What you eat affects what you weigh, and dietary fat is no exception. Dietitians, nutritionists and scientists vary in their recommendations on how you should divide up your calories if you want to lose weight, but it's possible to slim down with either a high-fat or low-fat eating plan as long as you're consistent.
Fat Roles and Recommendations
Dietary fat is an essential nutrient, meaning it provides nutritional compounds necessary for good health that your body can’t make on its own. Fats are necessary to absorb certain vitamins, insulate the body and protect cells. The Centers for Disease Control and Prevention recommends healthy adults get between 20 and 35 percent of their daily calories from fats, regardless of whether they are trying to lose, maintain or gain weight.
Dietary fats can be either saturated or unsaturated. When trying to lose weight, it’s healthiest to focus on getting the bulk of your fat calories from unsaturated fats. Those “good” fats may help lower blood cholesterol levels and reduce your risk of cardiovascular health problems, which are more likely if you are overweight. Unsaturated fats are found in avocados, seeds, nuts and nut butters, and fats that are liquid at room temperature, such as olive oil and canola oil. Limit saturated fats, like those that come from butter, red meat, processed meat and full-fat dairy, to no more than about 16 grams daily.
Dr. George Bray of the Pennington Biomedical Research Center says that people can lose weight whether they’re eating a lot of fat or a small amount as long as they reduce their overall calorie intake. Bray and colleagues conducted a study published in 2009 in the “New England Journal of Medicine” showing that during a two-year trial period, overweight subjects lost similar amounts of weight with calorie reduction whether they got 20 percent of their calories from fat or 40 percent of calories from fat. There was no significant difference between how hungry or satisfied participants felt on the two diets, either.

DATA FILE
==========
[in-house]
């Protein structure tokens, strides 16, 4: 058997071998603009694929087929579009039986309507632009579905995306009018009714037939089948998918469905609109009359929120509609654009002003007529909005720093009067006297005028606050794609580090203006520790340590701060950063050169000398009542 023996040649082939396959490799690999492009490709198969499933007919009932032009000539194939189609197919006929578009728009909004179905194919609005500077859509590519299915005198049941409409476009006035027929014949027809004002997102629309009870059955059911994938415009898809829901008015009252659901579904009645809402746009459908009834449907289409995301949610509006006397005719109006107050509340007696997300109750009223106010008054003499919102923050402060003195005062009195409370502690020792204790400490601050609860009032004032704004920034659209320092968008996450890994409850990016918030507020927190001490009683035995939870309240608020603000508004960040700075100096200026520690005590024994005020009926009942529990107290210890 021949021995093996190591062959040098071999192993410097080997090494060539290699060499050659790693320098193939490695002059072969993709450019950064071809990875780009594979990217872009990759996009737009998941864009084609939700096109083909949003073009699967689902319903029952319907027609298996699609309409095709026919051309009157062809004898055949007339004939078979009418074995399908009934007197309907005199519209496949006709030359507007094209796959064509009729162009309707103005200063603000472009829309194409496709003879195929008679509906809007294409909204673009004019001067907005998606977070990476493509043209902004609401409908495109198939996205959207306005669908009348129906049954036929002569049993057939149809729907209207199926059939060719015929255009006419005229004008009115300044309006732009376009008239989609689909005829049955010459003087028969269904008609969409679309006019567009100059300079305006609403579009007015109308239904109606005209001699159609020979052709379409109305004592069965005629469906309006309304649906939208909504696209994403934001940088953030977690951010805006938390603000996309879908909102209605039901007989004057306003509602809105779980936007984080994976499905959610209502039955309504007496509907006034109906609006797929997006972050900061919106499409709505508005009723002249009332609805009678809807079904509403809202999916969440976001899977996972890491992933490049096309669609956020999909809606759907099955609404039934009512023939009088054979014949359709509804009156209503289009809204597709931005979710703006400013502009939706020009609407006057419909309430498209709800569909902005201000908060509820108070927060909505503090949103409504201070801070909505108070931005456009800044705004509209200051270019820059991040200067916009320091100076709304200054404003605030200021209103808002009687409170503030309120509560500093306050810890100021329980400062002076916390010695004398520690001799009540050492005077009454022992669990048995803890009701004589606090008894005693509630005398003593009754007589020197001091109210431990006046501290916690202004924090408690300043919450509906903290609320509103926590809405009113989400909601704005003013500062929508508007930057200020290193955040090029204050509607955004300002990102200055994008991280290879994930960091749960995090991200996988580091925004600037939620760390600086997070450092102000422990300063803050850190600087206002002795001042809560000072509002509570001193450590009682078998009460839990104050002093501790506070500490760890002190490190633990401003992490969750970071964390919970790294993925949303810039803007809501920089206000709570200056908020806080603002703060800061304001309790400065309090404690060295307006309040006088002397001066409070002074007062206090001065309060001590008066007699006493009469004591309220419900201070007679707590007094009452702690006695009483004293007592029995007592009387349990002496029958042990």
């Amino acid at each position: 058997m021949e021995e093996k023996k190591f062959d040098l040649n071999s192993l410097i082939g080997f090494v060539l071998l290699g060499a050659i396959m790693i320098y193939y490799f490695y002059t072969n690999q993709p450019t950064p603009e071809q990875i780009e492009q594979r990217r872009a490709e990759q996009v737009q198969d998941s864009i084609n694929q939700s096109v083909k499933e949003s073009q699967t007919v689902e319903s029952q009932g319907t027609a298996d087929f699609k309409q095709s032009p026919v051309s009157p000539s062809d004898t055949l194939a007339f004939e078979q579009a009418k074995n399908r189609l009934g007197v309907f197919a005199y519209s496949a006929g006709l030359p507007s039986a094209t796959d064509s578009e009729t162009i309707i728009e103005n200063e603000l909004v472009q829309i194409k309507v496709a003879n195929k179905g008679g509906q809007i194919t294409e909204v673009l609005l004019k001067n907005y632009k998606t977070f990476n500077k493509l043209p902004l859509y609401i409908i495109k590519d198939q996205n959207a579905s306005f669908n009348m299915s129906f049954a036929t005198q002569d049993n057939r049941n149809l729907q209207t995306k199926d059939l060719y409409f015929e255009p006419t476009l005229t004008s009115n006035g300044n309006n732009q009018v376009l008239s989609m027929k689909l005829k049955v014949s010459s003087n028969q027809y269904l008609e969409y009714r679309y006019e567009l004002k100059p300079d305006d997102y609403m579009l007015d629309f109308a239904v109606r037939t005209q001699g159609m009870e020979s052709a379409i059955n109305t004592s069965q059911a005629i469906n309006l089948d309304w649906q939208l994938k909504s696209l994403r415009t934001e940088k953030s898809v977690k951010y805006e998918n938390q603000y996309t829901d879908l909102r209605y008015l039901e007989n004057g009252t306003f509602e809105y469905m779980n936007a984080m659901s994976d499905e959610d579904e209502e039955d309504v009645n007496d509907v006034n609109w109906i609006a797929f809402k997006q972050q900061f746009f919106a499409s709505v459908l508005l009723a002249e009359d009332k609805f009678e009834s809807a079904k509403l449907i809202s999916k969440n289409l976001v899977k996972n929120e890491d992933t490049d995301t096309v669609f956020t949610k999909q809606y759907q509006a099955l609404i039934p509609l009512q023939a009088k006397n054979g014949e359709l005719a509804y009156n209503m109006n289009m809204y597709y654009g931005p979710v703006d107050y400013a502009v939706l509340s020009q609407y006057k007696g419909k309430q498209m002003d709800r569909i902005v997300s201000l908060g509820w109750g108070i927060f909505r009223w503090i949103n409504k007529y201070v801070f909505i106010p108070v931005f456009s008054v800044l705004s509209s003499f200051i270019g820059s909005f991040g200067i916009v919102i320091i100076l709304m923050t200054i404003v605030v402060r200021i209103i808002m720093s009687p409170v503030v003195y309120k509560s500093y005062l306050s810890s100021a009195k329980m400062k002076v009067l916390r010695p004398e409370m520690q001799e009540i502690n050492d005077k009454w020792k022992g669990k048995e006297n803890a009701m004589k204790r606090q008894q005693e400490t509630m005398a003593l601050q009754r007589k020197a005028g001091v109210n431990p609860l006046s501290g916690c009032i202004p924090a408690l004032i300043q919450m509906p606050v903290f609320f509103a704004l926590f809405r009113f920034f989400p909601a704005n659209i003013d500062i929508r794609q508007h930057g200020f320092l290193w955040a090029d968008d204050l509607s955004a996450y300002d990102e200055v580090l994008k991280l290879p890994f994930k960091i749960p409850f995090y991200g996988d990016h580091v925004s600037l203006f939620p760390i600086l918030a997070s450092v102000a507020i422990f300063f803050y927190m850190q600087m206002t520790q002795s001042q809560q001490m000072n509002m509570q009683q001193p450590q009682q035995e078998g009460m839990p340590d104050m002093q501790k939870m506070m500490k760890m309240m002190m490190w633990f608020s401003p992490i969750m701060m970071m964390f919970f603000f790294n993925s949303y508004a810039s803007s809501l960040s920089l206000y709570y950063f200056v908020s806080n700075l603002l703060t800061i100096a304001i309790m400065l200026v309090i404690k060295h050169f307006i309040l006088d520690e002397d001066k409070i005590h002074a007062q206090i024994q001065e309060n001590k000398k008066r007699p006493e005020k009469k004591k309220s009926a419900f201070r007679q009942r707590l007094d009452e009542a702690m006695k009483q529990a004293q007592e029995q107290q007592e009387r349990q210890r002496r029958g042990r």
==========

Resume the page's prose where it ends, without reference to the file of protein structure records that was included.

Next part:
Quantity Also Matters
Other clinical trials have discovered that following low-fat diets results in steady and sustainable weight loss. A research review published in 2000 in the “British Journal of Nutrition” examined the results of more than 15 studies on dietary fat and body weight and concluded that carbohydrate and protein foods are more satiating than fats. That means if you reduce your fat intake and consequently increase the percentages of protein and carbs in your diet, you may feel fuller with fewer net calories and lose weight even without conscious calorie reduction. Before you make any major changes to your current eating plan, talk over your weight-loss strategy with your doctor.
- MedlinePlus: Dietary Fats Explained
- Centers for Disease Control and Prevention: Dietary Fat
- American Heart Association: Obesity Information
- New England Journal of Medicine: Comparison of Weight-Loss Diets With Different Compositions of Fat, Protein, and Carbohydrates
- Pennington Biomedical Research Center: Want a Successful Diet? Just Pick One
- British Journal of Nutrition: The Role of Dietary Fat in Body Fatness
- International Journal of Obesity: The Effect of a Low-Fat, High-Protein or High-Carbohydrate Ad Libitum Diet on Weight Loss Maintenance and Metabolic Risk Factors
- American Journal of Medicine: The Effects of Low-Fat, Plant-Based Dietary Intervention on Body Weight, Metabolism and Insulin Sensitivity
- American Heart Association: Saturated Fats